The Department of Energy’s (DOE) Energy Information Administration (EIA) Monday cut its estimate of the U.S. shale gas resource base almost in half, based on a dramatic drop in Marcellus Shale estimates.

In its Annual Energy Outlook 2012 (AEO2012) reference case, EIA said “the estimated unproved technically recoverable resource (TRR) of shale gas for the United States is 482 Tcf, substantially below the estimate of 827 Tcf of AEO2011. The decline largely reflects a decrease in the estimate for the Marcellus Shale, from 410 Tcf to 141 Tcf.”

However, reserve estimates are “really, really uncertain,” according to EIA Acting Administrator Howard Gruenspech, who also predicted the United States would be a net exporter of natural gas in nine years.

During a briefing with reporters Monday Gruenspech discussed reserves and production of shale gas plays, particularly the Marcellus in Appalachia. While proven gas reserves have generally been increasing, “the estimates of unproven shale gas resources in the latest outlook are lower than those used in last year’s outlook as a result of new information from the U.S. Geological Survey [USGS] and other additional data that has become available,” he said. “The biggest single change…is the reduction in the Marcellus resource assessment.

“The new Marcellus estimate is above the mean estimate of 84 Tcf published by the USGS in the summer of 2011 [see Shale Daily, Aug. 24, 2011] but falls within the 90% confidence band associated with that estimate. The shale resource estimate used in our outlook, while above the USGS mean estimate, is well below many other published estimates.”

When the USGS released its updated Marcellus estimate last year, many in the industry noticed the difference in its estimate and that of EIA. At the time EIA said incorporation of the new USGS data would lower the EIA’s assumptions about the technically recoverable natural gas resources in the Marcellus in its next outlook (see Shale Daily, Aug. 26, 2011) and that is what has happened.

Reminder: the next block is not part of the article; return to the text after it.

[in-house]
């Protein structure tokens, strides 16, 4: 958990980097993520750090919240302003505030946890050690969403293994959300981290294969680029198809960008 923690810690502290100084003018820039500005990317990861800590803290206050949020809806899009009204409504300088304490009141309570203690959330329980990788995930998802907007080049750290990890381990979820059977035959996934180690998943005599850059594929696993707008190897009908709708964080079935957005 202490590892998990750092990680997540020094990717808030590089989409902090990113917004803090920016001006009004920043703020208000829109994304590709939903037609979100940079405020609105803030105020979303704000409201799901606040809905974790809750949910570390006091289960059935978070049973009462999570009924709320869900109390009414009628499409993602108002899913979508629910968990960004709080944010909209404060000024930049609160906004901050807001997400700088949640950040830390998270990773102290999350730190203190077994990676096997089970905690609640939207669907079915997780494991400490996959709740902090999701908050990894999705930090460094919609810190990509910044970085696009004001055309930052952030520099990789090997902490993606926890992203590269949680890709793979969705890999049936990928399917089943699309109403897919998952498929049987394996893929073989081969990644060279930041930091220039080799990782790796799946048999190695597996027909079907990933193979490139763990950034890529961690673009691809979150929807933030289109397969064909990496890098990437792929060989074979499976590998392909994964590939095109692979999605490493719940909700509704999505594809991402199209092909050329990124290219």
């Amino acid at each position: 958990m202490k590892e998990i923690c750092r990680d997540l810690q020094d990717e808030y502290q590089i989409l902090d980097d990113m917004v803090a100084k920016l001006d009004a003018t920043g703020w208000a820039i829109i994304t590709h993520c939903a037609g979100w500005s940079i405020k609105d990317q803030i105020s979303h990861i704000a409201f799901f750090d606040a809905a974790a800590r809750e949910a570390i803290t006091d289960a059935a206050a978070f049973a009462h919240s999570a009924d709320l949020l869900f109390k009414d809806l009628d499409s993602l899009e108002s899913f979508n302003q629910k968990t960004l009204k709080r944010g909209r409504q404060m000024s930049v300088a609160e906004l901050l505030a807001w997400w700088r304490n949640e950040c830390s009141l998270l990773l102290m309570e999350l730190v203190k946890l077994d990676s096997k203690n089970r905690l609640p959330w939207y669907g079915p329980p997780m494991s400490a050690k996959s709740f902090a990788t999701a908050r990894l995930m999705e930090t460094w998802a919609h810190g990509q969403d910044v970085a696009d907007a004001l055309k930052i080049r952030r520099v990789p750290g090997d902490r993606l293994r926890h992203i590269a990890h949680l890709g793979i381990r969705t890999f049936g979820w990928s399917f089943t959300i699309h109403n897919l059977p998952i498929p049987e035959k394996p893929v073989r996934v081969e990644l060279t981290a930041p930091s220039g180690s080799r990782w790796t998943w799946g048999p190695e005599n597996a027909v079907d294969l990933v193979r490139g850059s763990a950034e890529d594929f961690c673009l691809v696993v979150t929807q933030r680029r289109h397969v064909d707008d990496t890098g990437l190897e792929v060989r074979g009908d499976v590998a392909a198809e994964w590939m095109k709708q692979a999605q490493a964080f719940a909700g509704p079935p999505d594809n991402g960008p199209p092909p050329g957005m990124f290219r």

“Drilling in the Marcellus accelerated rapidly in 2010 and 2011, so that there is far more information available today than a year ago,” EIA said. “Indeed, the daily rate of Marcellus production doubled during 2011 alone.”

EIA noted that its latest estimate for gas reserves in the Northeast include a technically recoverable resource of 16 Tcf attributed to the Utica Shale, which underlies the Marcellus “and is still relatively little explored.”

On Monday Gruenspecht took pains to emphasize that resource estimates are quite fluid and subject to the influence of numerous factors.

“Resource assessments are clearly highly uncertain,” he said. “Everything’s uncertain, but resource assessments are really, really uncertain. I’m sure that EIA and others will be working to improve their estimates as new information about geology and well productivity becomes available over time. I know that changes in or differences among resource estimates receive a great deal of attention, and I’m sure this will receive some attention, but resource estimates are not the only driver or even the most important driver of natural gas production and price projections for the next 25 years.

“The new reference case price projection is slightly below that in last year’s outlook and the production projection is somewhat higher. The continued observed increase in shale gas well productivity and continued trends in declining drilling costs are important factors that drive our projections for the natural gas market.”